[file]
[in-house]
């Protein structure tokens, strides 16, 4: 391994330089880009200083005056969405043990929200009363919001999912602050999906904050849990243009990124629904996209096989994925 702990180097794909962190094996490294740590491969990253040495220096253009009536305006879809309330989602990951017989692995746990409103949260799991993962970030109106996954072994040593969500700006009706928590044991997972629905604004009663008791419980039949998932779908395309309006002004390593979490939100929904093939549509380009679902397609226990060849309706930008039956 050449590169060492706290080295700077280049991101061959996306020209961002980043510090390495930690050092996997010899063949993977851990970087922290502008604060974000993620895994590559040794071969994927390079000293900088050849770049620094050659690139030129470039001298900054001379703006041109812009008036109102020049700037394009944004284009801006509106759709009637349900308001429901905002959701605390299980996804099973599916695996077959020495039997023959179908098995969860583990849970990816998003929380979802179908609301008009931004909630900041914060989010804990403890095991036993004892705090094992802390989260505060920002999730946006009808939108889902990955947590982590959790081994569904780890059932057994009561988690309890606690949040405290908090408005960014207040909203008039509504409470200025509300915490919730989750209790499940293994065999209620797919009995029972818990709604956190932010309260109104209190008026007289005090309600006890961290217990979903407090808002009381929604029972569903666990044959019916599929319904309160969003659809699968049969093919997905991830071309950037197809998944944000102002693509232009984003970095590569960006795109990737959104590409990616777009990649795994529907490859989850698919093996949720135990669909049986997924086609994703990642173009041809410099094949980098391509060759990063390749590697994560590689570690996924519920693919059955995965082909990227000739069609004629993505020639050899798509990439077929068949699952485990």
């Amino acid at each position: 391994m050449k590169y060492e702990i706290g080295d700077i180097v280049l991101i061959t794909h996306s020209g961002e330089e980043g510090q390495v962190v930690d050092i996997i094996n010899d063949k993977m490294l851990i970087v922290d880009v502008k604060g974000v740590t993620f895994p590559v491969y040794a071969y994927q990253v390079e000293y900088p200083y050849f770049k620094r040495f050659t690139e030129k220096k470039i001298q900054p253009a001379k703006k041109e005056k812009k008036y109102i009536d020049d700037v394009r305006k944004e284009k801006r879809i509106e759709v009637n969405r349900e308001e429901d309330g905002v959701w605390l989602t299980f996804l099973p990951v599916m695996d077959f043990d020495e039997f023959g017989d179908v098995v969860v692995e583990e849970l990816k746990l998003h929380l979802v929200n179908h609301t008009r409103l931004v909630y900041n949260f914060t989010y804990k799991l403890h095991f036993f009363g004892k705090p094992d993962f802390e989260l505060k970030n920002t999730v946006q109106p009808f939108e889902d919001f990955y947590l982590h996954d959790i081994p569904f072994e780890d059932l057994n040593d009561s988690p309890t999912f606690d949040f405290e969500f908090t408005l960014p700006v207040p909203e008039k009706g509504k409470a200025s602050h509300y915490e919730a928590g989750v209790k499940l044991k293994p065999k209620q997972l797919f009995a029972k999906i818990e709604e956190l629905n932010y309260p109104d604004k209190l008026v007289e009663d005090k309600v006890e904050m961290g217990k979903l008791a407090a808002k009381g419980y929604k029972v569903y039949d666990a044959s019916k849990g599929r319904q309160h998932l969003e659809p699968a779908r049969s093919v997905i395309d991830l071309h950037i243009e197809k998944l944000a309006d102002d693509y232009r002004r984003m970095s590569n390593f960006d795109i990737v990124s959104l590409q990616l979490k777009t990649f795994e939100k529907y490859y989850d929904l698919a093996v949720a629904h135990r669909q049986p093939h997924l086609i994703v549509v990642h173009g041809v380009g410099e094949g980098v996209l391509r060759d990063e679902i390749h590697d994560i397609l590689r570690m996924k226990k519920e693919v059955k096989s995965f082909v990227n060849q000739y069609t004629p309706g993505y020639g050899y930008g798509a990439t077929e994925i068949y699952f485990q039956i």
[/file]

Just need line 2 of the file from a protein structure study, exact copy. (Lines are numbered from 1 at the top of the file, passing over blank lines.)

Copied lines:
């Protein structure tokens, strides 16, 4: 391994330089880009200083005056969405043990929200009363919001999912602050999906904050849990243009990124629904996209096989994925 702990180097794909962190094996490294740590491969990253040495220096253009009536305006879809309330989602990951017989692995746990409103949260799991993962970030109106996954072994040593969500700006009706928590044991997972629905604004009663008791419980039949998932779908395309309006002004390593979490939100929904093939549509380009679902397609226990060849309706930008039956 050449590169060492706290080295700077280049991101061959996306020209961002980043510090390495930690050092996997010899063949993977851990970087922290502008604060974000993620895994590559040794071969994927390079000293900088050849770049620094050659690139030129470039001298900054001379703006041109812009008036109102020049700037394009944004284009801006509106759709009637349900308001429901905002959701605390299980996804099973599916695996077959020495039997023959179908098995969860583990849970990816998003929380979802179908609301008009931004909630900041914060989010804990403890095991036993004892705090094992802390989260505060920002999730946006009808939108889902990955947590982590959790081994569904780890059932057994009561988690309890606690949040405290908090408005960014207040909203008039509504409470200025509300915490919730989750209790499940293994065999209620797919009995029972818990709604956190932010309260109104209190008026007289005090309600006890961290217990979903407090808002009381929604029972569903666990044959019916599929319904309160969003659809699968049969093919997905991830071309950037197809998944944000102002693509232009984003970095590569960006795109990737959104590409990616777009990649795994529907490859989850698919093996949720135990669909049986997924086609994703990642173009041809410099094949980098391509060759990063390749590697994560590689570690996924519920693919059955995965082909990227000739069609004629993505020639050899798509990439077929068949699952485990």